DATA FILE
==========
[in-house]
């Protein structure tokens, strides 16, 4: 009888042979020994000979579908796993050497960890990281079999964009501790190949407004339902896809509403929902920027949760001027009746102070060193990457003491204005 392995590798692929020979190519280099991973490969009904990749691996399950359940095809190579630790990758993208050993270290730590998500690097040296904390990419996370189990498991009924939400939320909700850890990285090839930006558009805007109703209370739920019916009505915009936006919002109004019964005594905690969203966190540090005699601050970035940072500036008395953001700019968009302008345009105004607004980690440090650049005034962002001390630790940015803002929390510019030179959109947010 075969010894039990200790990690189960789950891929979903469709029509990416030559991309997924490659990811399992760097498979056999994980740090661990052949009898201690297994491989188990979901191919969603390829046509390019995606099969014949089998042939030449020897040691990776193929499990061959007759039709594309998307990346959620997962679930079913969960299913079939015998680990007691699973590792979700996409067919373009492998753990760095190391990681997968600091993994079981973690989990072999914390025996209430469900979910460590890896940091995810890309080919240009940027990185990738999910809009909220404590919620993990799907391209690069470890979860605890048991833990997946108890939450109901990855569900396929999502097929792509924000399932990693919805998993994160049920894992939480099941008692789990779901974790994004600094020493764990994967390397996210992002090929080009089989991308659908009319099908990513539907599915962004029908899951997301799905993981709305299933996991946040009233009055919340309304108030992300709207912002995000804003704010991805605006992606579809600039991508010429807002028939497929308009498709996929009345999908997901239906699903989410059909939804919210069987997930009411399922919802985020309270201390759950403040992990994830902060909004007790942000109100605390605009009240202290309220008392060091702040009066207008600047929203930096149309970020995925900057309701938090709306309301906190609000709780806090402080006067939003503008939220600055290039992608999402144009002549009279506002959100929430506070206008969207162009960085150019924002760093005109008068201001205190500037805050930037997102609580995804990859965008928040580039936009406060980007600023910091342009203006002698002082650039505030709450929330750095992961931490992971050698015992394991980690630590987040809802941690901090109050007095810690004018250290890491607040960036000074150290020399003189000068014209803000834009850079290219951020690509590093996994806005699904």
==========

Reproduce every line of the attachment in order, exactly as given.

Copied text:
[in-house]
């Protein structure tokens, strides 16, 4: 009888042979020994000979579908796993050497960890990281079999964009501790190949407004339902896809509403929902920027949760001027009746102070060193990457003491204005 392995590798692929020979190519280099991973490969009904990749691996399950359940095809190579630790990758993208050993270290730590998500690097040296904390990419996370189990498991009924939400939320909700850890990285090839930006558009805007109703209370739920019916009505915009936006919002109004019964005594905690969203966190540090005699601050970035940072500036008395953001700019968009302008345009105004607004980690440090650049005034962002001390630790940015803002929390510019030179959109947010 075969010894039990200790990690189960789950891929979903469709029509990416030559991309997924490659990811399992760097498979056999994980740090661990052949009898201690297994491989188990979901191919969603390829046509390019995606099969014949089998042939030449020897040691990776193929499990061959007759039709594309998307990346959620997962679930079913969960299913079939015998680990007691699973590792979700996409067919373009492998753990760095190391990681997968600091993994079981973690989990072999914390025996209430469900979910460590890896940091995810890309080919240009940027990185990738999910809009909220404590919620993990799907391209690069470890979860605890048991833990997946108890939450109901990855569900396929999502097929792509924000399932990693919805998993994160049920894992939480099941008692789990779901974790994004600094020493764990994967390397996210992002090929080009089989991308659908009319099908990513539907599915962004029908899951997301799905993981709305299933996991946040009233009055919340309304108030992300709207912002995000804003704010991805605006992606579809600039991508010429807002028939497929308009498709996929009345999908997901239906699903989410059909939804919210069987997930009411399922919802985020309270201390759950403040992990994830902060909004007790942000109100605390605009009240202290309220008392060091702040009066207008600047929203930096149309970020995925900057309701938090709306309301906190609000709780806090402080006067939003503008939220600055290039992608999402144009002549009279506002959100929430506070206008969207162009960085150019924002760093005109008068201001205190500037805050930037997102609580995804990859965008928040580039936009406060980007600023910091342009203006002698002082650039505030709450929330750095992961931490992971050698015992394991980690630590987040809802941690901090109050007095810690004018250290890491607040960036000074150290020399003189000068014209803000834009850079290219951020690509590093996994806005699904």